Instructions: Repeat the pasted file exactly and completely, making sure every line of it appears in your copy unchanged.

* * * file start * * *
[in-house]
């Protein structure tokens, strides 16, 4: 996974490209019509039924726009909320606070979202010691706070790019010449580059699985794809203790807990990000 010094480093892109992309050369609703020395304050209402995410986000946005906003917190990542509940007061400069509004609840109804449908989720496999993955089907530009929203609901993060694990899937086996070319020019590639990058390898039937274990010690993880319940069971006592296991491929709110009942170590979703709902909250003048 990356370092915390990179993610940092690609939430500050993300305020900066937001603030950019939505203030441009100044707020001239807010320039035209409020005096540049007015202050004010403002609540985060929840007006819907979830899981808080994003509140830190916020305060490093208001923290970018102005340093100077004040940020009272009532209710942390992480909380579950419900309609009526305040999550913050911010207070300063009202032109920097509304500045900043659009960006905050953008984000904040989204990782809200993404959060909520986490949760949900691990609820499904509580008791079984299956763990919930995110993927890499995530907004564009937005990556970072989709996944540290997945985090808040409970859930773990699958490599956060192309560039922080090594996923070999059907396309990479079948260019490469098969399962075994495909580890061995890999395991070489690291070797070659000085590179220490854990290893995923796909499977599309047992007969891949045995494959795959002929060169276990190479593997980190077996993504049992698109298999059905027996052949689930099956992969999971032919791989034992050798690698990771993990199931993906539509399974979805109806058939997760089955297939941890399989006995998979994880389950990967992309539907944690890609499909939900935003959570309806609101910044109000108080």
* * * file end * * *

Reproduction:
[in-house]
């Protein structure tokens, strides 16, 4: 996974490209019509039924726009909320606070979202010691706070790019010449580059699985794809203790807990990000 010094480093892109992309050369609703020395304050209402995410986000946005906003917190990542509940007061400069509004609840109804449908989720496999993955089907530009929203609901993060694990899937086996070319020019590639990058390898039937274990010690993880319940069971006592296991491929709110009942170590979703709902909250003048 990356370092915390990179993610940092690609939430500050993300305020900066937001603030950019939505203030441009100044707020001239807010320039035209409020005096540049007015202050004010403002609540985060929840007006819907979830899981808080994003509140830190916020305060490093208001923290970018102005340093100077004040940020009272009532209710942390992480909380579950419900309609009526305040999550913050911010207070300063009202032109920097509304500045900043659009960006905050953008984000904040989204990782809200993404959060909520986490949760949900691990609820499904509580008791079984299956763990919930995110993927890499995530907004564009937005990556970072989709996944540290997945985090808040409970859930773990699958490599956060192309560039922080090594996923070999059907396309990479079948260019490469098969399962075994495909580890061995890999395991070489690291070797070659000085590179220490854990290893995923796909499977599309047992007969891949045995494959795959002929060169276990190479593997980190077996993504049992698109298999059905027996052949689930099956992969999971032919791989034992050798690698990771993990199931993906539509399974979805109806058939997760089955297939941890399989006995998979994880389950990967992309539907944690890609499909939900935003959570309806609101910044109000108080």